It is extraordinary to see how smoking has evolved in the culture into a barometer of personal freedoms, and consequently a measurement of how far a society may go in dictating behavior. The trajectory is striking; only decades earlier, smoking was unquestioned as a personal preference and as something of a marker of adulthood. Today, it is not only socially ostracized, it is illegal in a wide variety of public venues, and this turnaround appears to have been generated by the mounting evidence of smoking’s harmful effects. More importantly, the issue of secondhand smoke has been allowed to expand the thinking from a potentially unwarranted interference with a person’s choice to a societal norm. If some always found cigarette smoke offensive, they are now equipped with the data supporting that it is dangerous to them. In short order, then, the practice has been vastly curtailed, with the ancillary cultural disapproval attached to it. It very much seems today that smoking is, some resistance notwithstanding, gradually being eliminated from the culture entirely.
That lingering resistance, however, is important. It exists as a necessary societal alert of a kind, because it illustrates just how precariously society moves in certain directions. On one level, and given the immense evidence of the risks of secondhand smoke, it is difficult to argue with laws banning smoking in public places. Mill makes a very powerful case for society limiting an individual’s personal liberty only when that liberty poses a risk of harm to others, and it is relevant here; the people collectively must be protected for the society to be valid. Adding weight to this imperative is that smoking is essentially a recreational habit, done only to give pleasure to the smoker. When the “right” to indulge in a pleasurable activity confronts potential harm to others, that right is utterly eviscerated. Many smokers resent the legal bans because they affirm that they would never smoke in an arena in which it bothered or reached others, but the unfortunate fact remains that such consideration is not true of all, and the mandate of the people must be more highly regarded. In a sense, then, the non-smoking laws exist as a legislating of morality or decency, fueled by actual health concerns.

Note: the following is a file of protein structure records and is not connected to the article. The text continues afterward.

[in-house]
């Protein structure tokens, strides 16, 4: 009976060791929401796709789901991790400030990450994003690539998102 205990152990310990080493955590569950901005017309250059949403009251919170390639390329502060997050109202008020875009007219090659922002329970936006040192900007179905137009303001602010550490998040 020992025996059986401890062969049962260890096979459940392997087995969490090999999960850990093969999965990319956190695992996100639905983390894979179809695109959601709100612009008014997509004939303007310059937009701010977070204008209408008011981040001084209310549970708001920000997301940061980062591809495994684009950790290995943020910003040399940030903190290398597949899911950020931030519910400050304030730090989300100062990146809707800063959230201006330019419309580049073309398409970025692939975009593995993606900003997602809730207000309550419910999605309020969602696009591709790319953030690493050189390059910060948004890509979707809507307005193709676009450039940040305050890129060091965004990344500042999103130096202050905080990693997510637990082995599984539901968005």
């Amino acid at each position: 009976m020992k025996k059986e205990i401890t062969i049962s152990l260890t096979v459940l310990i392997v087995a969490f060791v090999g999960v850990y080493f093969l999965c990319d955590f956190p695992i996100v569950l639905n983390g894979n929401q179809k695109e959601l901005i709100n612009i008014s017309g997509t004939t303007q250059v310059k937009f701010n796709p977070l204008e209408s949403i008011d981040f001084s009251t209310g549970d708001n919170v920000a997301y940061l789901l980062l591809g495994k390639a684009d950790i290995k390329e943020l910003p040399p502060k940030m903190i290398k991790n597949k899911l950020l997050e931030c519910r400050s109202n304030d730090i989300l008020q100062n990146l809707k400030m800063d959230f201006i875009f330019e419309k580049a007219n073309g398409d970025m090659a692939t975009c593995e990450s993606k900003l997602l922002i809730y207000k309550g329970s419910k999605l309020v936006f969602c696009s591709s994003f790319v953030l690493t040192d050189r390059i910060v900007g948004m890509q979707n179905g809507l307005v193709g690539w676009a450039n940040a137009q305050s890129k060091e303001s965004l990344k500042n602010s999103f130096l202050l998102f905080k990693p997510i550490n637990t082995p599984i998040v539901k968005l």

On another level, however, there is an insidious aspect to the tide of anti-smoking fervor, and it resides in the general disfavor expressed by the public, which is all the more reinforced by the laws. More exactly, as smoking has been banned to protect non-smokers, there is a growing sense of entitlement in condemning the habit regardless of external effects. A strange fusion of morality and rational thinking evolves, in that the widespread disapproval is allowed to take a personal stance. It is not only permitted today to condemn smoking as it affects others, but as it affects the individual who chooses to smoke. This is occurring, of course, outside of the law, but the effects are potent. It seems that a shift arises wherein the public feels itself empowered to dictate to the individual, and this is dangerous ground. The dictates are at least ostensibly “for the good” of the smoker, but that is a specious foundation at best. Taken to an extreme, the same public may one day believe it has the right to prevent individuals from eating fatty foods, simply because the judging process is the same; it is bad for health so no individual should be able to make that choice. This is, in a word, unconscionable because no society is so entitled to exercise such authority over personal behaviors that do not threaten it.
Essentially, it appears that society faces a danger regarding smoking having nothing to do with smoke. It embraces its right to protect itself against those smokers who would not be mindful of others’ interests, and this is a rational and right course. The massive tides of outright condemnation of smokers, however, are as unjust as the laws banning smoking in restaurants are correct. Today’s culture is not merely protecting itself; it is demonizing smokers, and doing so empowered by a sense of what is healthy, which then is allowed to translate to a right to morally dictate. This means that the smoke is no longer the enemy, but the smoker is, and this is a treacherous landscape for a free society because such universal entitlement may well generate laws violating personal liberties. It is the unacceptable transitioning of morality into policy that has so greatly damaged societies in the past, and it is a thing to be avoided at all costs. Those thinking this an unreasonable concern need only consider the new soft drink laws in New York, in place to curtail the intake of large amounts of sugar. There will then come the understanding that concerns for the health of others must never be confused with concerns for the health of all. The latter demands response, but the former has no such rights.